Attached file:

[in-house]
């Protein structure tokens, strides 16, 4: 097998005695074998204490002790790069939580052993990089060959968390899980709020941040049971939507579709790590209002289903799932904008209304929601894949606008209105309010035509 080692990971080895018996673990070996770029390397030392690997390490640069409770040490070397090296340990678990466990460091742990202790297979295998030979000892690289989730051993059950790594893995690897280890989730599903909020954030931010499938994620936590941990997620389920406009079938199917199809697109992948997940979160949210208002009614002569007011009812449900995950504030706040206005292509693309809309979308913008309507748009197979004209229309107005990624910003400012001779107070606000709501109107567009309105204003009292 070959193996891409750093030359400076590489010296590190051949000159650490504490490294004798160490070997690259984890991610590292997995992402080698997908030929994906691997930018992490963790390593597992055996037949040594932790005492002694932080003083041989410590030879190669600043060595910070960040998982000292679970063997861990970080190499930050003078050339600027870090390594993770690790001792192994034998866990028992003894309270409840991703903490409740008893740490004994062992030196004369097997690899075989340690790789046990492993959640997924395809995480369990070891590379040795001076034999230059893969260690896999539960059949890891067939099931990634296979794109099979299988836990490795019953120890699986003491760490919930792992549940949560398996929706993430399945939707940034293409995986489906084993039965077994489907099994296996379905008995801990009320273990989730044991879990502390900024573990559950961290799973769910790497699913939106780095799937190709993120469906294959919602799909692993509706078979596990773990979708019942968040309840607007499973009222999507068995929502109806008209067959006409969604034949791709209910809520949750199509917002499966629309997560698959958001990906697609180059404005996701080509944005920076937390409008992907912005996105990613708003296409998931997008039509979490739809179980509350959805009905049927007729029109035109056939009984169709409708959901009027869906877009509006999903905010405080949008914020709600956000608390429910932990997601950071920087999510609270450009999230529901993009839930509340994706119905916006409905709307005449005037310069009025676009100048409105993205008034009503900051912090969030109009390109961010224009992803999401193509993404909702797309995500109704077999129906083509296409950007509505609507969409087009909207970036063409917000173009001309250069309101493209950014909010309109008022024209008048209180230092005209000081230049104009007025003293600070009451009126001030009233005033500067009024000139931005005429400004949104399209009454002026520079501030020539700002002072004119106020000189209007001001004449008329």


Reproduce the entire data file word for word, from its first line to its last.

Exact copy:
[in-house]
């Protein structure tokens, strides 16, 4: 097998005695074998204490002790790069939580052993990089060959968390899980709020941040049971939507579709790590209002289903799932904008209304929601894949606008209105309010035509 080692990971080895018996673990070996770029390397030392690997390490640069409770040490070397090296340990678990466990460091742990202790297979295998030979000892690289989730051993059950790594893995690897280890989730599903909020954030931010499938994620936590941990997620389920406009079938199917199809697109992948997940979160949210208002009614002569007011009812449900995950504030706040206005292509693309809309979308913008309507748009197979004209229309107005990624910003400012001779107070606000709501109107567009309105204003009292 070959193996891409750093030359400076590489010296590190051949000159650490504490490294004798160490070997690259984890991610590292997995992402080698997908030929994906691997930018992490963790390593597992055996037949040594932790005492002694932080003083041989410590030879190669600043060595910070960040998982000292679970063997861990970080190499930050003078050339600027870090390594993770690790001792192994034998866990028992003894309270409840991703903490409740008893740490004994062992030196004369097997690899075989340690790789046990492993959640997924395809995480369990070891590379040795001076034999230059893969260690896999539960059949890891067939099931990634296979794109099979299988836990490795019953120890699986003491760490919930792992549940949560398996929706993430399945939707940034293409995986489906084993039965077994489907099994296996379905008995801990009320273990989730044991879990502390900024573990559950961290799973769910790497699913939106780095799937190709993120469906294959919602799909692993509706078979596990773990979708019942968040309840607007499973009222999507068995929502109806008209067959006409969604034949791709209910809520949750199509917002499966629309997560698959958001990906697609180059404005996701080509944005920076937390409008992907912005996105990613708003296409998931997008039509979490739809179980509350959805009905049927007729029109035109056939009984169709409708959901009027869906877009509006999903905010405080949008914020709600956000608390429910932990997601950071920087999510609270450009999230529901993009839930509340994706119905916006409905709307005449005037310069009025676009100048409105993205008034009503900051912090969030109009390109961010224009992803999401193509993404909702797309995500109704077999129906083509296409950007509505609507969409087009909207970036063409917000173009001309250069309101493209950014909010309109008022024209008048209180230092005209000081230049104009007025003293600070009451009126001030009233005033500067009024000139931005005429400004949104399209009454002026520079501030020539700002002072004119106020000189209007001001004449008329």